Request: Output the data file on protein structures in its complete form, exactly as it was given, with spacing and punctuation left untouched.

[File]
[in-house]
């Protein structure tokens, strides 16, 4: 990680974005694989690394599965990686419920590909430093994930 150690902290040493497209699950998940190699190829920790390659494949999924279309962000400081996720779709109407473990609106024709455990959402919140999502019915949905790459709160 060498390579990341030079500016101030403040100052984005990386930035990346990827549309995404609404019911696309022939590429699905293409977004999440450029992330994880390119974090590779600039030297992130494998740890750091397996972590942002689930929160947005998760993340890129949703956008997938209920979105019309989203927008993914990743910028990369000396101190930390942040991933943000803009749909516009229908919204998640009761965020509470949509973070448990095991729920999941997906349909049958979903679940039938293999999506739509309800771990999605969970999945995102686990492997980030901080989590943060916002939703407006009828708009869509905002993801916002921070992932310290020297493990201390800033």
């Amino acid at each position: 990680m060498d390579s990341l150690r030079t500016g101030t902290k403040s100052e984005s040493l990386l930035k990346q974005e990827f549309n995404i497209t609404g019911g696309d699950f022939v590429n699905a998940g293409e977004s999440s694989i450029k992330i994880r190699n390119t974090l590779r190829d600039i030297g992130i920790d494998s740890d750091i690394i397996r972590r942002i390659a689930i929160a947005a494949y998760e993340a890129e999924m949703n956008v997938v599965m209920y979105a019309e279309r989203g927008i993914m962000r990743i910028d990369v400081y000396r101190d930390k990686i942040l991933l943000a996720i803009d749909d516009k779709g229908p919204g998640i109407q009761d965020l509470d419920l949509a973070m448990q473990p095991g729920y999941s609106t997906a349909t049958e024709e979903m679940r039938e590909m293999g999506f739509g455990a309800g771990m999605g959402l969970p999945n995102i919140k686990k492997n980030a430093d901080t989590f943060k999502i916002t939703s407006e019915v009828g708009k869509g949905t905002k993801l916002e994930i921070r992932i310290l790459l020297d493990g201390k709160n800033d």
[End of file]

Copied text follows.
[in-house]
């Protein structure tokens, strides 16, 4: 990680974005694989690394599965990686419920590909430093994930 150690902290040493497209699950998940190699190829920790390659494949999924279309962000400081996720779709109407473990609106024709455990959402919140999502019915949905790459709160 060498390579990341030079500016101030403040100052984005990386930035990346990827549309995404609404019911696309022939590429699905293409977004999440450029992330994880390119974090590779600039030297992130494998740890750091397996972590942002689930929160947005998760993340890129949703956008997938209920979105019309989203927008993914990743910028990369000396101190930390942040991933943000803009749909516009229908919204998640009761965020509470949509973070448990095991729920999941997906349909049958979903679940039938293999999506739509309800771990999605969970999945995102686990492997980030901080989590943060916002939703407006009828708009869509905002993801916002921070992932310290020297493990201390800033």
């Amino acid at each position: 990680m060498d390579s990341l150690r030079t500016g101030t902290k403040s100052e984005s040493l990386l930035k990346q974005e990827f549309n995404i497209t609404g019911g696309d699950f022939v590429n699905a998940g293409e977004s999440s694989i450029k992330i994880r190699n390119t974090l590779r190829d600039i030297g992130i920790d494998s740890d750091i690394i397996r972590r942002i390659a689930i929160a947005a494949y998760e993340a890129e999924m949703n956008v997938v599965m209920y979105a019309e279309r989203g927008i993914m962000r990743i910028d990369v400081y000396r101190d930390k990686i942040l991933l943000a996720i803009d749909d516009k779709g229908p919204g998640i109407q009761d965020l509470d419920l949509a973070m448990q473990p095991g729920y999941s609106t997906a349909t049958e024709e979903m679940r039938e590909m293999g999506f739509g455990a309800g771990m999605g959402l969970p999945n995102i919140k686990k492997n980030a430093d901080t989590f943060k999502i916002t939703s407006e019915v009828g708009k869509g949905t905002k993801l916002e994930i921070r992932i310290l790459l020297d493990g201390k709160n800033d």